Masters Insights: Organisational Psychology – Dissertation


July 2014 – Dissertation

So, exams are now over and dissertations are in full swing. All in all the exams went well, especially since we were all aware of what is expected after January and we have had our results, which everyone seemed nervous for, but it turned out well in the end! So now all we have left is our dissertations and a lot of us are sat here wondering where the year has gone, as it has flown by so quickly!

My dissertation is focusing on sales performance and in particular personality traits that can predict high performance in different sales jobs. We use Qualtrics to run our surveys if anyone was wondering and wanted to familiarise yourself with it.

Everyone is now in the data collection process with a lot of people having finished this and beginning data analysis – the scary part! Although, in reality we have learnt everything we need to know to do the stats so there is no need for too much worry. I think now we are only a month and a half away from submission, everyone is feeling the pressure that we need to push us through and really get our heads down for the next few weeks.

With this in mind, I have a few tips for those of you beginning the course in September, who may feel now that their dissertation is forever away but will soon start to realise it all comes around much quicker than you imagine!

Tip #1   Start planning as early as possible. I know this seems obvious but the main reason I recommend doing this is so that you have a clear idea of what you are going to investigate, and more importantly, who you are going to investigate. One of the major set-backs for people is finding an organisation that can conduct their research within. The earlier you can start contacting companies the better. Alternatively, if you have a contact within a company then think of ideas for your dissertation that could be tested on this sample – it will make your life much easier!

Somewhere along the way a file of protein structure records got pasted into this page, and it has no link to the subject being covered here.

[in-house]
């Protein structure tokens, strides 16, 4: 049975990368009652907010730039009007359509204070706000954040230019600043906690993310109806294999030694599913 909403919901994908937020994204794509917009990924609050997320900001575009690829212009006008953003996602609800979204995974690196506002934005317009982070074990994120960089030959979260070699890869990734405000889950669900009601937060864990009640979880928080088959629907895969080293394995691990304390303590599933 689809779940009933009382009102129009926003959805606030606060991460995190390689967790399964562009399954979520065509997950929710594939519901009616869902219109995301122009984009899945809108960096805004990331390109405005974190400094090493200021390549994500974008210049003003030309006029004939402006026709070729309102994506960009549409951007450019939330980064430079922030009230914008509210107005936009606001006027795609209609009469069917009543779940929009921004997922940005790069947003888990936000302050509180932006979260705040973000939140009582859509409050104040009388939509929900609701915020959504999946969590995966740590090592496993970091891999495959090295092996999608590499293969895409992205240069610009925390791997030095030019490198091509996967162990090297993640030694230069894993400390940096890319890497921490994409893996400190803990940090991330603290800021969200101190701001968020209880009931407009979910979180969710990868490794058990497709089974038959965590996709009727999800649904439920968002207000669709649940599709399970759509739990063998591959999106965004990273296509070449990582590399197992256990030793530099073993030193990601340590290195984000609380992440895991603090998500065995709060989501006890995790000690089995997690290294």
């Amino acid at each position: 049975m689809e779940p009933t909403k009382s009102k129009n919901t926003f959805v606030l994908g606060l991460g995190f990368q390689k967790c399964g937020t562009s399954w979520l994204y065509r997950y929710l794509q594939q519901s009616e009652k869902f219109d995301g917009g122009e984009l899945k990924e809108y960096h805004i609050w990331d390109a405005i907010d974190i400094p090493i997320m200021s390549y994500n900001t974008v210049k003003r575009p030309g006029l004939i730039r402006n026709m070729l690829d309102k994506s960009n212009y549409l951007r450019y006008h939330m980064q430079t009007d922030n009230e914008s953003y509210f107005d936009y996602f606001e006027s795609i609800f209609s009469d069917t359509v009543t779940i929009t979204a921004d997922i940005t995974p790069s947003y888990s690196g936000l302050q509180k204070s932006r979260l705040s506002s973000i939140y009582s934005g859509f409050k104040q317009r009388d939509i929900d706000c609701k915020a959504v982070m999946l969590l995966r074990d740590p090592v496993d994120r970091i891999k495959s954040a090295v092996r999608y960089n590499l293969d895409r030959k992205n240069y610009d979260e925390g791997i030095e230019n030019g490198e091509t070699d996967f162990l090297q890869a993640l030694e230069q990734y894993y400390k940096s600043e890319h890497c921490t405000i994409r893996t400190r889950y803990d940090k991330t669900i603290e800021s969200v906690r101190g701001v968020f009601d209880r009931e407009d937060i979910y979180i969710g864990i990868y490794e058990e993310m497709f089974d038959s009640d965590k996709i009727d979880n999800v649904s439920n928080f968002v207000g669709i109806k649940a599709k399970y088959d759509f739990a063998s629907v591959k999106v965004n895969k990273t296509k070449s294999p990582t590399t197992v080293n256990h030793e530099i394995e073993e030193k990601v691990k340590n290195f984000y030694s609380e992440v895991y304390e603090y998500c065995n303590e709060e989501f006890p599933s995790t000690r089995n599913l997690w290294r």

Tip #2   Be proactive. As much as you may think your supervisors will email you constantly for updates to check where you are and offer help, this is not the case. Your supervisors are there to provide support when you ask for it so make sure you plan for all your meetings and attend them knowing that you will get the most out of the time.

Tip #3   Choose something that interests you. At the end of the day, you will begin the planning of this project in October/November and work on it continuously for the following 10 months so you really need to choose an area of occupational psychology that interests you, whether its stress, prejudice, ageing etc. So if you are sat at home over the summer maybe go and pick up an occupational psychology textbook and have a flick through the general chapters to see what catches your interest and make a few notes of ideas. This way, when your lecturers begin mentioning dissertation ideas a couple of months into the course, you will be ahead of the game and avoid the blind panic that most experience at this time!


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